The importance of implementing a quality management system in the laboratory

Dec. 21, 2018

Laboratory quality can be defined as accuracy, reliability, and timeliness of reported test results. To be useful, laboratory results must be as accurate as possible, all aspects of the laboratory operations must be reliable, and reporting must be timely. Some significant consequences of poor quality in the laboratory can include:1 unnecessary treatment or treatment complications, failure to provide correct treatment, delayed diagnosis, and unnecessary follow-up diagnostic testing. These consequences result in increased cost in time and work, as well as poor patient outcomes. Two facets of quality management in the laboratory are quality control (QC) and quality assurance (QA).

Quality control vs quality assurance

QC is defined by the International Organization for Standardization (ISO) as the part of quality management focused on fulfilling quality requirements.2 QC requirements are mandated by regulatory agencies and must be followed by the laboratory to fulfill accreditation requirements set forth by those regulatory agencies. ISO’s standard Medical laboratories–requirements for quality and competence (ISO 15189: 2012) delineates a set of requirements the laboratory must fulfill to pass accreditation requirements set forth by accrediting agencies.3 Some accrediting organizations use the information in ISO 15189 to guide the inspection and accreditation process. While the ISO standard provides broad-based guidance on implementation of regulatory requirements, other standards are available for the laboratory that gives step-by-step detailed guidance on how to fulfill these requirements.4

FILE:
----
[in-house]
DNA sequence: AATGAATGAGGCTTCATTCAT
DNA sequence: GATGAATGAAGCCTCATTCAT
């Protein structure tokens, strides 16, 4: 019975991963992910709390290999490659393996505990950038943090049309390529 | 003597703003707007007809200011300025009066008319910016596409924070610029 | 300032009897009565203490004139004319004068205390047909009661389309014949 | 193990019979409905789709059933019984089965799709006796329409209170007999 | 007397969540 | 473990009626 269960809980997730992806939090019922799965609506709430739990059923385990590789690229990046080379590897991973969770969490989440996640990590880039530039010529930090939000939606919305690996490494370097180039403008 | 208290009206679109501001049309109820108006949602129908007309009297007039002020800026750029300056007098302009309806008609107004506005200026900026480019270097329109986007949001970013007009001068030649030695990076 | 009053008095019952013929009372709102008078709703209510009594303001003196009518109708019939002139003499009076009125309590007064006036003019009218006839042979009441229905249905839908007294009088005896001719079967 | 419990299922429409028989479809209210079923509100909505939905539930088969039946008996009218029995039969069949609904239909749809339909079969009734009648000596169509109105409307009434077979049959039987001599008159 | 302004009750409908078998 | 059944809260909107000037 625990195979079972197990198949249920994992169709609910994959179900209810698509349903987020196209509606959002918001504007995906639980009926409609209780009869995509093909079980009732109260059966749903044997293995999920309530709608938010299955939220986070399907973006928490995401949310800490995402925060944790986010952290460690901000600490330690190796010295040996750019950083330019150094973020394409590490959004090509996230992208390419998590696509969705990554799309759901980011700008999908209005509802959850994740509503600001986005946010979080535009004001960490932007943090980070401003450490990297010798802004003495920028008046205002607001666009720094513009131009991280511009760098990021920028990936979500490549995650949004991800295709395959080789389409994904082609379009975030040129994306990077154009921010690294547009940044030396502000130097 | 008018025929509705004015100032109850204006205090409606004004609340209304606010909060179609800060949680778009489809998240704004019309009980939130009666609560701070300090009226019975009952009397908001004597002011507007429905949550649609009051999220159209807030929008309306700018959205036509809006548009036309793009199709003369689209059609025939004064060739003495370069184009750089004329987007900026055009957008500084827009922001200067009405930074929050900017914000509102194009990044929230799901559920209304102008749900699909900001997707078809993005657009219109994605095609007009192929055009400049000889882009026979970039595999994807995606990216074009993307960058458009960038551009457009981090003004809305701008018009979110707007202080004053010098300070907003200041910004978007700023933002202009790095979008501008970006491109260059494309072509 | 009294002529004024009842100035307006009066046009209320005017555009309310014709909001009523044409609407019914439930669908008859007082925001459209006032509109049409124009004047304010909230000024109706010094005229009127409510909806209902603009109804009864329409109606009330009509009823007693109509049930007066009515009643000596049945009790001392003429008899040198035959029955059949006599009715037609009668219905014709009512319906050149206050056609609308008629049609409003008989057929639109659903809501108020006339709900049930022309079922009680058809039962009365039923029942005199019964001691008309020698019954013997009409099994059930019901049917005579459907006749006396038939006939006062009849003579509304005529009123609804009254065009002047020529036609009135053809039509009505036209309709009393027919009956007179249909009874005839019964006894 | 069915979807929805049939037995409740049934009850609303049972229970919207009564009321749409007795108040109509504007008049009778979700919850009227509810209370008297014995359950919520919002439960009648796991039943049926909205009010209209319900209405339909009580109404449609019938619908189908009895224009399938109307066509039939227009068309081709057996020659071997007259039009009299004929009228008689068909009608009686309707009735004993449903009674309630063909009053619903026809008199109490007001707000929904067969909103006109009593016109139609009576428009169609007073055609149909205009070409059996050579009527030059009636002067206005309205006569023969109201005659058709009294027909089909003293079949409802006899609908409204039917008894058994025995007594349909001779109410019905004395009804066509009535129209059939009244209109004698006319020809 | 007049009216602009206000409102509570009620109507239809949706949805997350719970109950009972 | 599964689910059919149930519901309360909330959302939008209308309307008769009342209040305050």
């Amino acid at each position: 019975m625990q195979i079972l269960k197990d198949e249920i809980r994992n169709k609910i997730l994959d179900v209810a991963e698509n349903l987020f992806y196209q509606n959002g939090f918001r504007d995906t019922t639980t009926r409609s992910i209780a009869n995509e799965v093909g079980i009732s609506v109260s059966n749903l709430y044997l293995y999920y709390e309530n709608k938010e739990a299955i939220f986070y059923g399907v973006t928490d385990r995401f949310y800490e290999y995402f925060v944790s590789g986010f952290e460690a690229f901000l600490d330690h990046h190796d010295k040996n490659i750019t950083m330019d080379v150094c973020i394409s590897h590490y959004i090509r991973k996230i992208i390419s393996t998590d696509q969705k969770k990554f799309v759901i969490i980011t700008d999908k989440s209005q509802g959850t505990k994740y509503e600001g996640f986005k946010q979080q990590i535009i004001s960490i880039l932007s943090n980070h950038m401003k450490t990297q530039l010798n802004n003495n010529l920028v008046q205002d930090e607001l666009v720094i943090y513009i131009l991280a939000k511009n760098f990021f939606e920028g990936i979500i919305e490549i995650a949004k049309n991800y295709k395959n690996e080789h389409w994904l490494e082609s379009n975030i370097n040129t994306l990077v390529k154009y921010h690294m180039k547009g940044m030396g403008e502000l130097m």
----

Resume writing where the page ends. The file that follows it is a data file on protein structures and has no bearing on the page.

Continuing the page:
QA is the part of quality management focused on providing confidence that quality requirements will be fulfilled.2 Implementation of a quality management system (QMS) is an effective way to ensure QC and QA goals are met and maintained in the laboratory.

The quality management system

Laboratory error can be minimized by the implementation of an effective quality management system (QMS). A laboratory QMS is a systematic, integrated set of activities to establish and control the work processes from preanalytical through postanalytical processes, manage resources, conduct evaluations, and make continual improvements to ensure consistent quality results.5 All aspects of the laboratory operation—including the organizational structure, processes, and procedures—need to be attended to in a QMS. In the U.S., a QMS is a Clinical Laboratory Improvement Amendment (CLIA) requirement.A laboratory that implements the QMS model can expect the following outcomes:4 better ability to reduce or eliminate error, higher likelihood of meeting customer expectations, more effective and efficient operations, and greater potential for successful governmental and accreditation assessments.

The quality management system model for laboratory services, shown in Figure 1, below, organizes all laboratory activities into 12 quality system essentials.

Figure 1. The Quality Management System Model for Laboratory Services. Reprinted with permission from Clinical and Laboratory Standards Institute from: CLSI. Quality Management System: A Model for Laboratory Services; Approved Guideline—Fourth Edition. CLSI document QMS01-A4. Wayne, PA: Clinical and Laboratory Standards Institute; 2011.

The quality system essentials

The quality system essentials (QSE) are the building blocks of a QMS. All 12 QSEs must be included in the QMS to assure accurate, reliable, and timely laboratory results. The 12 QSEs may be implemented in the order that is most effective for each individual laboratory. Implementing a QMS does not guarantee an error-free laboratory, but it can help maintain a high-quality laboratory that detects errors and prevents them from recurring.1